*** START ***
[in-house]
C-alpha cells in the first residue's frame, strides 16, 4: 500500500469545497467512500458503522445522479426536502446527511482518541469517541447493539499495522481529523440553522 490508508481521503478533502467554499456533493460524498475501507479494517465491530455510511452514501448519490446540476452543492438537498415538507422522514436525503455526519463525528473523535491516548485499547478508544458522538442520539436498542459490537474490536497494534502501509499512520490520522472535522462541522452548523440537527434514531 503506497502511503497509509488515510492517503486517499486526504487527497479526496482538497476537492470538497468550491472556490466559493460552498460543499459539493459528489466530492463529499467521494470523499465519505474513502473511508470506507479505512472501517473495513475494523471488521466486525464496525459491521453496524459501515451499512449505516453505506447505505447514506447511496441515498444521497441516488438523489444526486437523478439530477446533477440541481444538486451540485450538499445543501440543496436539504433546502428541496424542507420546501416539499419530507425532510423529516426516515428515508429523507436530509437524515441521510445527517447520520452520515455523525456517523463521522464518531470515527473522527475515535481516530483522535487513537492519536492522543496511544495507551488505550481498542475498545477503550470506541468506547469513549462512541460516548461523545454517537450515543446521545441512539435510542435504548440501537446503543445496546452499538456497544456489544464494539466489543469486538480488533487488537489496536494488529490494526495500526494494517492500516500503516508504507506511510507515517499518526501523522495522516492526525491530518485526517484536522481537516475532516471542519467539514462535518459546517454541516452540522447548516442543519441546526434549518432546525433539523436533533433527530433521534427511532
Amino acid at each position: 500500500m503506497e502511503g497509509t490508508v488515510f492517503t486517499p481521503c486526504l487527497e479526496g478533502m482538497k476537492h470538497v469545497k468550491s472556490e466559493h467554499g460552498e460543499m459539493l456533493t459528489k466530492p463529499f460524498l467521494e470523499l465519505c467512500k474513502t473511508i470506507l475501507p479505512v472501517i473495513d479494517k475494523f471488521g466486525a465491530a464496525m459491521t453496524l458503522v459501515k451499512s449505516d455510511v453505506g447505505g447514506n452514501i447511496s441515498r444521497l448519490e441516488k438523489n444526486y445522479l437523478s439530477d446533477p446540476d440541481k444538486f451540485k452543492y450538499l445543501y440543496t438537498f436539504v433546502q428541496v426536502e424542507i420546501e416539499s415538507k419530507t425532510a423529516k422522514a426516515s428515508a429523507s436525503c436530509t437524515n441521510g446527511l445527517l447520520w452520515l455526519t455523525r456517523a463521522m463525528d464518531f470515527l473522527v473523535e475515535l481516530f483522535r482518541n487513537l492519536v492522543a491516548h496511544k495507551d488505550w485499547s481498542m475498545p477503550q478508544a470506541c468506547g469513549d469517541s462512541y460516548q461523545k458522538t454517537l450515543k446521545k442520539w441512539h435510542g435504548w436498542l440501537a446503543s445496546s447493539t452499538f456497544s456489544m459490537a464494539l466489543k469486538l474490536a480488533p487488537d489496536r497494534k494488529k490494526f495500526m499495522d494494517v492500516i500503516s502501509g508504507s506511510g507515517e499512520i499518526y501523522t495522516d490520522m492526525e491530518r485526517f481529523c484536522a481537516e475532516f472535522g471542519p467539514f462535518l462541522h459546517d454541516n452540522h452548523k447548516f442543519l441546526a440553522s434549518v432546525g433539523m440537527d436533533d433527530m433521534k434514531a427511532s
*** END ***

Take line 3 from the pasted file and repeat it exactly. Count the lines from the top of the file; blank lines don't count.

Amino acid at each position: 500500500m503506497e502511503g497509509t490508508v488515510f492517503t486517499p481521503c486526504l487527497e479526496g478533502m482538497k476537492h470538497v469545497k468550491s472556490e466559493h467554499g460552498e460543499m459539493l456533493t459528489k466530492p463529499f460524498l467521494e470523499l465519505c467512500k474513502t473511508i470506507l475501507p479505512v472501517i473495513d479494517k475494523f471488521g466486525a465491530a464496525m459491521t453496524l458503522v459501515k451499512s449505516d455510511v453505506g447505505g447514506n452514501i447511496s441515498r444521497l448519490e441516488k438523489n444526486y445522479l437523478s439530477d446533477p446540476d440541481k444538486f451540485k452543492y450538499l445543501y440543496t438537498f436539504v433546502q428541496v426536502e424542507i420546501e416539499s415538507k419530507t425532510a423529516k422522514a426516515s428515508a429523507s436525503c436530509t437524515n441521510g446527511l445527517l447520520w452520515l455526519t455523525r456517523a463521522m463525528d464518531f470515527l473522527v473523535e475515535l481516530f483522535r482518541n487513537l492519536v492522543a491516548h496511544k495507551d488505550w485499547s481498542m475498545p477503550q478508544a470506541c468506547g469513549d469517541s462512541y460516548q461523545k458522538t454517537l450515543k446521545k442520539w441512539h435510542g435504548w436498542l440501537a446503543s445496546s447493539t452499538f456497544s456489544m459490537a464494539l466489543k469486538l474490536a480488533p487488537d489496536r497494534k494488529k490494526f495500526m499495522d494494517v492500516i500503516s502501509g508504507s506511510g507515517e499512520i499518526y501523522t495522516d490520522m492526525e491530518r485526517f481529523c484536522a481537516e475532516f472535522g471542519p467539514f462535518l462541522h459546517d454541516n452540522h452548523k447548516f442543519l441546526a440553522s434549518v432546525g433539523m440537527d436533533d433527530m433521534k434514531a427511532s